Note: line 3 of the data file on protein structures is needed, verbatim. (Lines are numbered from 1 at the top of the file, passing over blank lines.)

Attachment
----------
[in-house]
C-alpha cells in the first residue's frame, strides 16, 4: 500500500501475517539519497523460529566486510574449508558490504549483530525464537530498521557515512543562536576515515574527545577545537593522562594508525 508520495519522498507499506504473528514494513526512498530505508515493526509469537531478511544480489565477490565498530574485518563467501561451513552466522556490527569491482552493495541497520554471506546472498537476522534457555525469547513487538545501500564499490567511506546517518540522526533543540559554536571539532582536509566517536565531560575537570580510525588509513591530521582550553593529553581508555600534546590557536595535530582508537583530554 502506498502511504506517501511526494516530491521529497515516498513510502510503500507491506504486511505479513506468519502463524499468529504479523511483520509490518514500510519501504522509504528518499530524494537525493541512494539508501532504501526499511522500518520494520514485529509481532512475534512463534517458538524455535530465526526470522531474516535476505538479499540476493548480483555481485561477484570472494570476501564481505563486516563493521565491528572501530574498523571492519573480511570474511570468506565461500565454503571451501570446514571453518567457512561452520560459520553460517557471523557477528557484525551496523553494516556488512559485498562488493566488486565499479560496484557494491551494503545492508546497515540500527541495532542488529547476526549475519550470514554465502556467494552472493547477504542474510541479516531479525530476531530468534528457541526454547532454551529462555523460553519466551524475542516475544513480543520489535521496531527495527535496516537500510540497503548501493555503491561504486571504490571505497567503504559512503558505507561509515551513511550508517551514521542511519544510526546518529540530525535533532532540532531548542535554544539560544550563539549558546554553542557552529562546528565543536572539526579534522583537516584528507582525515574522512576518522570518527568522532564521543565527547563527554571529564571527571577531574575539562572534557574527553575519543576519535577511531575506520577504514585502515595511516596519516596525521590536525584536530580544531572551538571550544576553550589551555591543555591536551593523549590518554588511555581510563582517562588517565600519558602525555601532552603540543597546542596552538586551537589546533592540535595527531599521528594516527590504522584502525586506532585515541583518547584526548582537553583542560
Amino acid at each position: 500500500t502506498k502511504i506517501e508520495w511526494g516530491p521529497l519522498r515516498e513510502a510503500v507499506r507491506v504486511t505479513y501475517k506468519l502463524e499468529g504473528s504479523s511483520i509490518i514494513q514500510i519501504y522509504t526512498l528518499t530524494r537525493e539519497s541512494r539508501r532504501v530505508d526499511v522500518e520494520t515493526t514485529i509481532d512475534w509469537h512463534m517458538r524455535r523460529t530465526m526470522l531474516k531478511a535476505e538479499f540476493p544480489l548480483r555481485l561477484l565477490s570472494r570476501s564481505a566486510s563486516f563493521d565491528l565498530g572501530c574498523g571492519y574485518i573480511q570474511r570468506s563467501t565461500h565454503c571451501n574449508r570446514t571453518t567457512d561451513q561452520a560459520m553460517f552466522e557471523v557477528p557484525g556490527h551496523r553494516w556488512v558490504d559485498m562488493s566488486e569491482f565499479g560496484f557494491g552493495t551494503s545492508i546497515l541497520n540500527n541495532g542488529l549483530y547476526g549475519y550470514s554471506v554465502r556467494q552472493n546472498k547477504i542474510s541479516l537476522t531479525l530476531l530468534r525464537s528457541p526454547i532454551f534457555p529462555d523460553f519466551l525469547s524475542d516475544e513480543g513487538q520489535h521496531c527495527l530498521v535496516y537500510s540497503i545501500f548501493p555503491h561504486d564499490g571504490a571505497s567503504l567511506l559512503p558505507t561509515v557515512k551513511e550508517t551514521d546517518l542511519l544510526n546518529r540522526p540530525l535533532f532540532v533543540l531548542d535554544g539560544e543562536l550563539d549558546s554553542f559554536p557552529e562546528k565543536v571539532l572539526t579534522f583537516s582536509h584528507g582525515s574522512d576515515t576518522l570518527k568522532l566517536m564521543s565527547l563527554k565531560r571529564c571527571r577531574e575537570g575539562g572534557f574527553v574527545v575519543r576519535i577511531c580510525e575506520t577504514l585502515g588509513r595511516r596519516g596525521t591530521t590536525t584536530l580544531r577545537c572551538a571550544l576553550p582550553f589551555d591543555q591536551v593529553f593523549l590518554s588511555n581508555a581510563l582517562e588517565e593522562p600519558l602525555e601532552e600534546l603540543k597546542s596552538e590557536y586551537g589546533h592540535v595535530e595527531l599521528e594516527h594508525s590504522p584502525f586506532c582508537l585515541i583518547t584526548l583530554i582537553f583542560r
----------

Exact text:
Amino acid at each position: 500500500t502506498k502511504i506517501e508520495w511526494g516530491p521529497l519522498r515516498e513510502a510503500v507499506r507491506v504486511t505479513y501475517k506468519l502463524e499468529g504473528s504479523s511483520i509490518i514494513q514500510i519501504y522509504t526512498l528518499t530524494r537525493e539519497s541512494r539508501r532504501v530505508d526499511v522500518e520494520t515493526t514485529i509481532d512475534w509469537h512463534m517458538r524455535r523460529t530465526m526470522l531474516k531478511a535476505e538479499f540476493p544480489l548480483r555481485l561477484l565477490s570472494r570476501s564481505a566486510s563486516f563493521d565491528l565498530g572501530c574498523g571492519y574485518i573480511q570474511r570468506s563467501t565461500h565454503c571451501n574449508r570446514t571453518t567457512d561451513q561452520a560459520m553460517f552466522e557471523v557477528p557484525g556490527h551496523r553494516w556488512v558490504d559485498m562488493s566488486e569491482f565499479g560496484f557494491g552493495t551494503s545492508i546497515l541497520n540500527n541495532g542488529l549483530y547476526g549475519y550470514s554471506v554465502r556467494q552472493n546472498k547477504i542474510s541479516l537476522t531479525l530476531l530468534r525464537s528457541p526454547i532454551f534457555p529462555d523460553f519466551l525469547s524475542d516475544e513480543g513487538q520489535h521496531c527495527l530498521v535496516y537500510s540497503i545501500f548501493p555503491h561504486d564499490g571504490a571505497s567503504l567511506l559512503p558505507t561509515v557515512k551513511e550508517t551514521d546517518l542511519l544510526n546518529r540522526p540530525l535533532f532540532v533543540l531548542d535554544g539560544e543562536l550563539d549558546s554553542f559554536p557552529e562546528k565543536v571539532l572539526t579534522f583537516s582536509h584528507g582525515s574522512d576515515t576518522l570518527k568522532l566517536m564521543s565527547l563527554k565531560r571529564c571527571r577531574e575537570g575539562g572534557f574527553v574527545v575519543r576519535i577511531c580510525e575506520t577504514l585502515g588509513r595511516r596519516g596525521t591530521t590536525t584536530l580544531r577545537c572551538a571550544l576553550p582550553f589551555d591543555q591536551v593529553f593523549l590518554s588511555n581508555a581510563l582517562e588517565e593522562p600519558l602525555e601532552e600534546l603540543k597546542s596552538e590557536y586551537g589546533h592540535v595535530e595527531l599521528e594516527h594508525s590504522p584502525f586506532c582508537l585515541i583518547t584526548l583530554i582537553f583542560r